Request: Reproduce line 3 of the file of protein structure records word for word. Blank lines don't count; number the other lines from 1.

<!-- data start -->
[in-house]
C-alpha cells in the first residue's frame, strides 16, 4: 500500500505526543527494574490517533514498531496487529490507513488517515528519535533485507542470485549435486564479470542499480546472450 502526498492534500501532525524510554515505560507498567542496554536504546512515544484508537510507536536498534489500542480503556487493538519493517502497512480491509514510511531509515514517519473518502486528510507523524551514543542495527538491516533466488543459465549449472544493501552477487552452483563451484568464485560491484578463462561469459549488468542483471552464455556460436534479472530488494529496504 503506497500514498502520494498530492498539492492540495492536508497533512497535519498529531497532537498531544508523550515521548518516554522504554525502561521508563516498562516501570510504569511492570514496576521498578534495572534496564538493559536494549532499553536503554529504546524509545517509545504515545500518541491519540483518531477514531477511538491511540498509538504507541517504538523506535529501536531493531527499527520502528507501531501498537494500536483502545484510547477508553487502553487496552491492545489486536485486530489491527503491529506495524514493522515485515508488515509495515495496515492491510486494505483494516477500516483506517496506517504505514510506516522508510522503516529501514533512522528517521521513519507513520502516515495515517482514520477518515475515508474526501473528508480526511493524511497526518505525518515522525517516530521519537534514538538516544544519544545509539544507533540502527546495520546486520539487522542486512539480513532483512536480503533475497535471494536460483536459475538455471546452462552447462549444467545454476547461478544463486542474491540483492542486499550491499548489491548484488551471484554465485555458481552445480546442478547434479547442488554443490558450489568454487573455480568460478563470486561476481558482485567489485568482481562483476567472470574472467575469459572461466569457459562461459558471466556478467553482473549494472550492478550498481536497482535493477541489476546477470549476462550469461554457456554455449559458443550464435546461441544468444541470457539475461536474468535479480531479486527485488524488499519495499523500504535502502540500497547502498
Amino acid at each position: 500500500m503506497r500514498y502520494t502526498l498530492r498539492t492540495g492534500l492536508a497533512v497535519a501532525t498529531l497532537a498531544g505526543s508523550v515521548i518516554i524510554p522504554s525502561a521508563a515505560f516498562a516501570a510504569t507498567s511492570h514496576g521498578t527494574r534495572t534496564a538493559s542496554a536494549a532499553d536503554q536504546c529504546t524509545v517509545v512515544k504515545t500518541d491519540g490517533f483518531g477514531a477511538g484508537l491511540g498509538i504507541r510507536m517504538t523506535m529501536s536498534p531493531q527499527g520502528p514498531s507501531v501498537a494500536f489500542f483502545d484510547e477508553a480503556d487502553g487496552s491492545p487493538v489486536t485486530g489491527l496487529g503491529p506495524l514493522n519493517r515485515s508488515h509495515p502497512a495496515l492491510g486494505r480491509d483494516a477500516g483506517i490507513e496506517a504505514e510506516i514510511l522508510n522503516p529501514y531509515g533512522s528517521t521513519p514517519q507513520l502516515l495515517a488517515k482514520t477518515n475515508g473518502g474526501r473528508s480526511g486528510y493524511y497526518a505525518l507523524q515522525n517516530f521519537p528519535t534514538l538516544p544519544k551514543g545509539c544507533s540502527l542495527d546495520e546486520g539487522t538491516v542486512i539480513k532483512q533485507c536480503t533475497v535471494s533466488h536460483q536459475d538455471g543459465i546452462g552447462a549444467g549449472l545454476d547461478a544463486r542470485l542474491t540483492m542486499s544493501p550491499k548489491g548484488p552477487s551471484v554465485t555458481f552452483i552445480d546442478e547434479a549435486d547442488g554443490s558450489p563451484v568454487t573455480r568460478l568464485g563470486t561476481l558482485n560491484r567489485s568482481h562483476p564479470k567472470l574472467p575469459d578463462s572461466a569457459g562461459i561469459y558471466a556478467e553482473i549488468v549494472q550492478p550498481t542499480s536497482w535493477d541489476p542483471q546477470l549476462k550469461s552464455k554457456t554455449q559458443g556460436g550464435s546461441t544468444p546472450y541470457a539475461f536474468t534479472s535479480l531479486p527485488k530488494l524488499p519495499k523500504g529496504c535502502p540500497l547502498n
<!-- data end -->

Amino acid at each position: 500500500m503506497r500514498y502520494t502526498l498530492r498539492t492540495g492534500l492536508a497533512v497535519a501532525t498529531l497532537a498531544g505526543s508523550v515521548i518516554i524510554p522504554s525502561a521508563a515505560f516498562a516501570a510504569t507498567s511492570h514496576g521498578t527494574r534495572t534496564a538493559s542496554a536494549a532499553d536503554q536504546c529504546t524509545v517509545v512515544k504515545t500518541d491519540g490517533f483518531g477514531a477511538g484508537l491511540g498509538i504507541r510507536m517504538t523506535m529501536s536498534p531493531q527499527g520502528p514498531s507501531v501498537a494500536f489500542f483502545d484510547e477508553a480503556d487502553g487496552s491492545p487493538v489486536t485486530g489491527l496487529g503491529p506495524l514493522n519493517r515485515s508488515h509495515p502497512a495496515l492491510g486494505r480491509d483494516a477500516g483506517i490507513e496506517a504505514e510506516i514510511l522508510n522503516p529501514y531509515g533512522s528517521t521513519p514517519q507513520l502516515l495515517a488517515k482514520t477518515n475515508g473518502g474526501r473528508s480526511g486528510y493524511y497526518a505525518l507523524q515522525n517516530f521519537p528519535t534514538l538516544p544519544k551514543g545509539c544507533s540502527l542495527d546495520e546486520g539487522t538491516v542486512i539480513k532483512q533485507c536480503t533475497v535471494s533466488h536460483q536459475d538455471g543459465i546452462g552447462a549444467g549449472l545454476d547461478a544463486r542470485l542474491t540483492m542486499s544493501p550491499k548489491g548484488p552477487s551471484v554465485t555458481f552452483i552445480d546442478e547434479a549435486d547442488g554443490s558450489p563451484v568454487t573455480r568460478l568464485g563470486t561476481l558482485n560491484r567489485s568482481h562483476p564479470k567472470l574472467p575469459d578463462s572461466a569457459g562461459i561469459y558471466a556478467e553482473i549488468v549494472q550492478p550498481t542499480s536497482w535493477d541489476p542483471q546477470l549476462k550469461s552464455k554457456t554455449q559458443g556460436g550464435s546461441t544468444p546472450y541470457a539475461f536474468t534479472s535479480l531479486p527485488k530488494l524488499p519495499k523500504g529496504c535502502p540500497l547502498n